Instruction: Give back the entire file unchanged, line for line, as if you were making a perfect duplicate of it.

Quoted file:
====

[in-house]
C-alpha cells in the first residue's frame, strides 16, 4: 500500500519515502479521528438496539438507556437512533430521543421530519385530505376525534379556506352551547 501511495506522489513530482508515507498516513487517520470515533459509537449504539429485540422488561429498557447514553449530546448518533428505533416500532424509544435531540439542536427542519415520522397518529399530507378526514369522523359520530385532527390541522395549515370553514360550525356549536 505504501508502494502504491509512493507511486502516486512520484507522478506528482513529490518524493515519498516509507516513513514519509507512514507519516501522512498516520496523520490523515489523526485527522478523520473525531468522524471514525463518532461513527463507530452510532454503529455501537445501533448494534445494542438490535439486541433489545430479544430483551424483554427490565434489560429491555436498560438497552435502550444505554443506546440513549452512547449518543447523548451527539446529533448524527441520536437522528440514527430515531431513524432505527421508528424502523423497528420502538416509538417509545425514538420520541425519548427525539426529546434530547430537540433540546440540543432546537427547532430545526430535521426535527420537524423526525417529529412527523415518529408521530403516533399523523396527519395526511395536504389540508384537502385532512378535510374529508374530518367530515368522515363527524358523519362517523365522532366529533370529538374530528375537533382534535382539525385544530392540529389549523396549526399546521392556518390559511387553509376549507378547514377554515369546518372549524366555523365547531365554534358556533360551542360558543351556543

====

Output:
[in-house]
C-alpha cells in the first residue's frame, strides 16, 4: 500500500519515502479521528438496539438507556437512533430521543421530519385530505376525534379556506352551547 501511495506522489513530482508515507498516513487517520470515533459509537449504539429485540422488561429498557447514553449530546448518533428505533416500532424509544435531540439542536427542519415520522397518529399530507378526514369522523359520530385532527390541522395549515370553514360550525356549536 505504501508502494502504491509512493507511486502516486512520484507522478506528482513529490518524493515519498516509507516513513514519509507512514507519516501522512498516520496523520490523515489523526485527522478523520473525531468522524471514525463518532461513527463507530452510532454503529455501537445501533448494534445494542438490535439486541433489545430479544430483551424483554427490565434489560429491555436498560438497552435502550444505554443506546440513549452512547449518543447523548451527539446529533448524527441520536437522528440514527430515531431513524432505527421508528424502523423497528420502538416509538417509545425514538420520541425519548427525539426529546434530547430537540433540546440540543432546537427547532430545526430535521426535527420537524423526525417529529412527523415518529408521530403516533399523523396527519395526511395536504389540508384537502385532512378535510374529508374530518367530515368522515363527524358523519362517523365522532366529533370529538374530528375537533382534535382539525385544530392540529389549523396549526399546521392556518390559511387553509376549507378547514377554515369546518372549524366555523365547531365554534358556533360551542360558543351556543